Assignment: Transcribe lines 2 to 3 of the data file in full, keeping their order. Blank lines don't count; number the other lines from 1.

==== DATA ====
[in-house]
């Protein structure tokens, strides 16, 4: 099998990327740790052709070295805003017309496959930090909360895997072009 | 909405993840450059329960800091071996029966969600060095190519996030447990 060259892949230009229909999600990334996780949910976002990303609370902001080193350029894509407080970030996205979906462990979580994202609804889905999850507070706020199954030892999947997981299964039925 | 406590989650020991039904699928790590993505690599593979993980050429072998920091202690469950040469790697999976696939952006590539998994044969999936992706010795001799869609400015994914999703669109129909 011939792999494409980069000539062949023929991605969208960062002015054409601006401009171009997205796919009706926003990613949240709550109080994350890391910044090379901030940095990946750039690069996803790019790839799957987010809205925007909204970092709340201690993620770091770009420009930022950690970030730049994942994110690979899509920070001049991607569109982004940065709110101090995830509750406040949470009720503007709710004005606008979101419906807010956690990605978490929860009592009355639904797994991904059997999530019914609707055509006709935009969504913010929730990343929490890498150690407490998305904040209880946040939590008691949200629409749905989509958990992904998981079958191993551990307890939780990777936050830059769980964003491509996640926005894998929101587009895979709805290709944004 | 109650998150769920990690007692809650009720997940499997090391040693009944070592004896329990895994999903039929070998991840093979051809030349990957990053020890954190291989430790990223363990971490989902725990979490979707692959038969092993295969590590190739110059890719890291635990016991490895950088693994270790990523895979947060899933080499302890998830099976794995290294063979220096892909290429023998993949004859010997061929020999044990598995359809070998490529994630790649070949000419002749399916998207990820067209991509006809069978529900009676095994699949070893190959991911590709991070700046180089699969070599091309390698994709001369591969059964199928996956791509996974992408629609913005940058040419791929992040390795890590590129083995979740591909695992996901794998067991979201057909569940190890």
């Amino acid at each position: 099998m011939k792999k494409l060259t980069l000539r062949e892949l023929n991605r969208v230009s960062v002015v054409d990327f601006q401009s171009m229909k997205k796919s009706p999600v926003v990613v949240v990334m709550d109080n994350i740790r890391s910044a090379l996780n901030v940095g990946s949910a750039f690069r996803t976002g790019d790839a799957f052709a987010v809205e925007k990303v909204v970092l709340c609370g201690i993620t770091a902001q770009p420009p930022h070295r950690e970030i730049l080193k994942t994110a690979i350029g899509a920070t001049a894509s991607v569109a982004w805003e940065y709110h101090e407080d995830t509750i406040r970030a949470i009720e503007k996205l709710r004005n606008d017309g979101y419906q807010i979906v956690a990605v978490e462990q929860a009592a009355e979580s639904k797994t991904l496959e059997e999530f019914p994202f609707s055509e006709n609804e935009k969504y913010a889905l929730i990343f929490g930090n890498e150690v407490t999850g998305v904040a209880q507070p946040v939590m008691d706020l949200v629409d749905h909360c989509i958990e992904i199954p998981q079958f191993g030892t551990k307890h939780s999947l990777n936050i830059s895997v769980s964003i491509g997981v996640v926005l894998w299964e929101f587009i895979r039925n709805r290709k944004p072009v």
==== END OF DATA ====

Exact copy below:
């Protein structure tokens, strides 16, 4: 099998990327740790052709070295805003017309496959930090909360895997072009 | 909405993840450059329960800091071996029966969600060095190519996030447990 060259892949230009229909999600990334996780949910976002990303609370902001080193350029894509407080970030996205979906462990979580994202609804889905999850507070706020199954030892999947997981299964039925 | 406590989650020991039904699928790590993505690599593979993980050429072998920091202690469950040469790697999976696939952006590539998994044969999936992706010795001799869609400015994914999703669109129909 011939792999494409980069000539062949023929991605969208960062002015054409601006401009171009997205796919009706926003990613949240709550109080994350890391910044090379901030940095990946750039690069996803790019790839799957987010809205925007909204970092709340201690993620770091770009420009930022950690970030730049994942994110690979899509920070001049991607569109982004940065709110101090995830509750406040949470009720503007709710004005606008979101419906807010956690990605978490929860009592009355639904797994991904059997999530019914609707055509006709935009969504913010929730990343929490890498150690407490998305904040209880946040939590008691949200629409749905989509958990992904998981079958191993551990307890939780990777936050830059769980964003491509996640926005894998929101587009895979709805290709944004 | 109650998150769920990690007692809650009720997940499997090391040693009944070592004896329990895994999903039929070998991840093979051809030349990957990053020890954190291989430790990223363990971490989902725990979490979707692959038969092993295969590590190739110059890719890291635990016991490895950088693994270790990523895979947060899933080499302890998830099976794995290294063979220096892909290429023998993949004859010997061929020999044990598995359809070998490529994630790649070949000419002749399916998207990820067209991509006809069978529900009676095994699949070893190959991911590709991070700046180089699969070599091309390698994709001369591969059964199928996956791509996974992408629609913005940058040419791929992040390795890590590129083995979740591909695992996901794998067991979201057909569940190890």
């Amino acid at each position: 099998m011939k792999k494409l060259t980069l000539r062949e892949l023929n991605r969208v230009s960062v002015v054409d990327f601006q401009s171009m229909k997205k796919s009706p999600v926003v990613v949240v990334m709550d109080n994350i740790r890391s910044a090379l996780n901030v940095g990946s949910a750039f690069r996803t976002g790019d790839a799957f052709a987010v809205e925007k990303v909204v970092l709340c609370g201690i993620t770091a902001q770009p420009p930022h070295r950690e970030i730049l080193k994942t994110a690979i350029g899509a920070t001049a894509s991607v569109a982004w805003e940065y709110h101090e407080d995830t509750i406040r970030a949470i009720e503007k996205l709710r004005n606008d017309g979101y419906q807010i979906v956690a990605v978490e462990q929860a009592a009355e979580s639904k797994t991904l496959e059997e999530f019914p994202f609707s055509e006709n609804e935009k969504y913010a889905l929730i990343f929490g930090n890498e150690v407490t999850g998305v904040a209880q507070p946040v939590m008691d706020l949200v629409d749905h909360c989509i958990e992904i199954p998981q079958f191993g030892t551990k307890h939780s999947l990777n936050i830059s895997v769980s964003i491509g997981v996640v926005l894998w299964e929101f587009i895979r039925n709805r290709k944004p072009v």